Seattle, Wash. – Seattle Children’s and Heritage University are pleased to jointly announce a generous $4 million gift from Gaye and Jim Pigott to advance equity of the nursing workforce in Washington. This transformative gift will propel ongoing initiatives to promote inclusivity, diversity, and accessibility within the nursing field, benefiting both institutions’ educational and healthcare efforts.

Seattle Children’s, ranked as one of the top children’s hospitals in the country by U.S. News & World Report, and Heritage University, a leader in higher education fostering inclusion and cultural competency, are poised to collaborate and amplify the impact of the Pigotts’ philanthropic support. The gift will be dedicated to enhancing opportunities for underrepresented individuals pursuing nursing careers, addressing systemic barriers that have historically limited access to quality experience in pediatric nursing education.

Gaye Pigott expressed her passion for this cause, stating, “Nursing is not only a profession but a calling, one that should be accessible to all with the talent and determination to serve. Our hope is that this gift will break down the obstacles that have held back aspiring nurses from diverse backgrounds and provide a meaningful pathway to success.”

Jim Pigott echoed these sentiments, saying, “Through collaboration between Seattle Children’s and Heritage University, we aspire to create a model that not only diversifies the nursing workforce but also enriches healthcare with a broader range of perspectives and experiences.”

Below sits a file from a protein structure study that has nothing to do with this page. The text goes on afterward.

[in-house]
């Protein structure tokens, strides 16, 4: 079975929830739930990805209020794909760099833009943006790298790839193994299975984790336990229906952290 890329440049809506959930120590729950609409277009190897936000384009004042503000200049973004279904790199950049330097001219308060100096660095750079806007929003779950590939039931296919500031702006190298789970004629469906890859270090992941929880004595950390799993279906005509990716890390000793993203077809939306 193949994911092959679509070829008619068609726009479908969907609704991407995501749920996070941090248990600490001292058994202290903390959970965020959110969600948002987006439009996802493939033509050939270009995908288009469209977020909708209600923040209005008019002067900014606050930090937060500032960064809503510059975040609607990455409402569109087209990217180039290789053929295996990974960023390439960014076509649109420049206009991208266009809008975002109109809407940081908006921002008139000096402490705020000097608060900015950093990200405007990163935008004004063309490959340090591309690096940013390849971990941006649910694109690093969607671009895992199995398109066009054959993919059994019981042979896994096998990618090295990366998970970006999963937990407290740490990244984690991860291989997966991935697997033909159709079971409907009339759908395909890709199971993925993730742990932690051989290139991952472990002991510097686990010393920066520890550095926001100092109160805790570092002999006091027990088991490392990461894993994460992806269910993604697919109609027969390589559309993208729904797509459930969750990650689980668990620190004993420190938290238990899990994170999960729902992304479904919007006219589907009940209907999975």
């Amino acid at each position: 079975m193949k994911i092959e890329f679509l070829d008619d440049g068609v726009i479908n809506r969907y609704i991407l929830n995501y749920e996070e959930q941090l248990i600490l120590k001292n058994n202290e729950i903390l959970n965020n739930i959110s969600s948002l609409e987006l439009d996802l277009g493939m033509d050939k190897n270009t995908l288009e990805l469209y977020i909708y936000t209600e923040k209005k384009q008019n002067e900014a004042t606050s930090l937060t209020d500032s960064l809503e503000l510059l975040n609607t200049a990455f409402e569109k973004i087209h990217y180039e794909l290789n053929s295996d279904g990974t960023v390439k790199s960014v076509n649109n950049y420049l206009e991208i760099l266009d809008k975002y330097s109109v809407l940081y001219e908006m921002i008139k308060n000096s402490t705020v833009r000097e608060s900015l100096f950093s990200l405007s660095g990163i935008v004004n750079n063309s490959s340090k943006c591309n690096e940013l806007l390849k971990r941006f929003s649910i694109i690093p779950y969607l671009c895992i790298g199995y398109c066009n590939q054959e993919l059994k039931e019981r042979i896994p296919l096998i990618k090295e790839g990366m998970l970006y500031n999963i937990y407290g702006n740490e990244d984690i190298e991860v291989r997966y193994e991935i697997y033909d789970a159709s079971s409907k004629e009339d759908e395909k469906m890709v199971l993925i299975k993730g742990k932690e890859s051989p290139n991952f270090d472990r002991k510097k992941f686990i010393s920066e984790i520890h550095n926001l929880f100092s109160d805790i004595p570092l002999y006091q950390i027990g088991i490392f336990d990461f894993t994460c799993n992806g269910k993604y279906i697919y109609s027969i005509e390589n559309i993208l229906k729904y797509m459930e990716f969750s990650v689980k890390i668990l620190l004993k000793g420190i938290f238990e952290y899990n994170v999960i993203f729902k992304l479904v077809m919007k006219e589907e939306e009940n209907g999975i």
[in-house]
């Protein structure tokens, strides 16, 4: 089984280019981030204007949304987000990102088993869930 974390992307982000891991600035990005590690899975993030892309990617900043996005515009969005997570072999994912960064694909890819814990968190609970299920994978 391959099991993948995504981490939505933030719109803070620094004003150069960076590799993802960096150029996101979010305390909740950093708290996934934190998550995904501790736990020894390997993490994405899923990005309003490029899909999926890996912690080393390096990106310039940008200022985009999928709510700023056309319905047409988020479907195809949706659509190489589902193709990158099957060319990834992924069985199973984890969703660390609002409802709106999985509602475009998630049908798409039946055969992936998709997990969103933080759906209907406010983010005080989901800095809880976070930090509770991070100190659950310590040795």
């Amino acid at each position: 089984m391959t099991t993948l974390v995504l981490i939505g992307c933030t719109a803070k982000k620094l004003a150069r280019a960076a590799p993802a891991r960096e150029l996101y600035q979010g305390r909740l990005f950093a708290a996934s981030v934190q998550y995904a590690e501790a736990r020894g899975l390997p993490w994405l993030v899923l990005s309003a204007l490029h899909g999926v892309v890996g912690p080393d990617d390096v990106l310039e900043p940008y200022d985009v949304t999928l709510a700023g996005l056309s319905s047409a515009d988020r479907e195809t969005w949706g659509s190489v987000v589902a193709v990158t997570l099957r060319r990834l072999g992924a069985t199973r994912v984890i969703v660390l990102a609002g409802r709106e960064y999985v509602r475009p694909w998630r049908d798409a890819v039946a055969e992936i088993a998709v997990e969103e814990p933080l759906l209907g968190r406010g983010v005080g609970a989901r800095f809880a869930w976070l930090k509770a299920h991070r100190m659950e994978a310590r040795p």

The funds will establish the Gaye and Jim Pigott Nursing Endowment at Seattle Children’s and the Gaye and Jim Pigott Endowed Chair of Nursing at Heritage University. These endowments will strengthen a collaboration between the two organizations which began in 2016.

Heritage Nursing students complete pediatric clinical rotations at Seattle Children’s, where they benefit from working alongside world-class clinicians. Heritage students contribute to enhanced cultural competency and situation awareness as it relates to diverse populations which fosters growth from within the Seattle Children’s staff. The funds will also be used to enhance instructional offerings and outreach initiatives, ensuring that individuals from various communities have the support and resources necessary to pursue nursing education. By nurturing a diverse pool of nursing professionals, Seattle Children’s and Heritage University aim to contribute to more culturally competent and patient-centered care.